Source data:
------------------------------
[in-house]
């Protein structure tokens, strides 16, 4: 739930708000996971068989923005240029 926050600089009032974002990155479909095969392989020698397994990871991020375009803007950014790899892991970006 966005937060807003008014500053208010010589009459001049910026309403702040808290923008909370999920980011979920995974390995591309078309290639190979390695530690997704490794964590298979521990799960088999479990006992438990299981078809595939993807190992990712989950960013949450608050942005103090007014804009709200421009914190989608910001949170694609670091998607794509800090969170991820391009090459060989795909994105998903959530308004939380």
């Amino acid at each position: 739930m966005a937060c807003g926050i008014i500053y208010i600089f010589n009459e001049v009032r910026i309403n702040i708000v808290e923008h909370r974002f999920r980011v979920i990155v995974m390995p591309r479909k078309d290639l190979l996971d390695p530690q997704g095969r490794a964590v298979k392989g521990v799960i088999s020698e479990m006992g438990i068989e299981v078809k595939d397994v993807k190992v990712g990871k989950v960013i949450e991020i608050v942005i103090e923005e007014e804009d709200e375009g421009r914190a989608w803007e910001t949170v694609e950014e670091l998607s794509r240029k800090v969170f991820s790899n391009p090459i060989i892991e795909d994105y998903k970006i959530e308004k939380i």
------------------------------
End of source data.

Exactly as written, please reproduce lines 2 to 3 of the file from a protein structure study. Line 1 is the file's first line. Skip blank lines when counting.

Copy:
């Protein structure tokens, strides 16, 4: 739930708000996971068989923005240029 926050600089009032974002990155479909095969392989020698397994990871991020375009803007950014790899892991970006 966005937060807003008014500053208010010589009459001049910026309403702040808290923008909370999920980011979920995974390995591309078309290639190979390695530690997704490794964590298979521990799960088999479990006992438990299981078809595939993807190992990712989950960013949450608050942005103090007014804009709200421009914190989608910001949170694609670091998607794509800090969170991820391009090459060989795909994105998903959530308004939380």
């Amino acid at each position: 739930m966005a937060c807003g926050i008014i500053y208010i600089f010589n009459e001049v009032r910026i309403n702040i708000v808290e923008h909370r974002f999920r980011v979920i990155v995974m390995p591309r479909k078309d290639l190979l996971d390695p530690q997704g095969r490794a964590v298979k392989g521990v799960i088999s020698e479990m006992g438990i068989e299981v078809k595939d397994v993807k190992v990712g990871k989950v960013i949450e991020i608050v942005i103090e923005e007014e804009d709200e375009g421009r914190a989608w803007e910001t949170v694609e950014e670091l998607s794509r240029k800090v969170f991820s790899n391009p090459i060989i892991e795909d994105y998903k970006i959530e308004k939380i």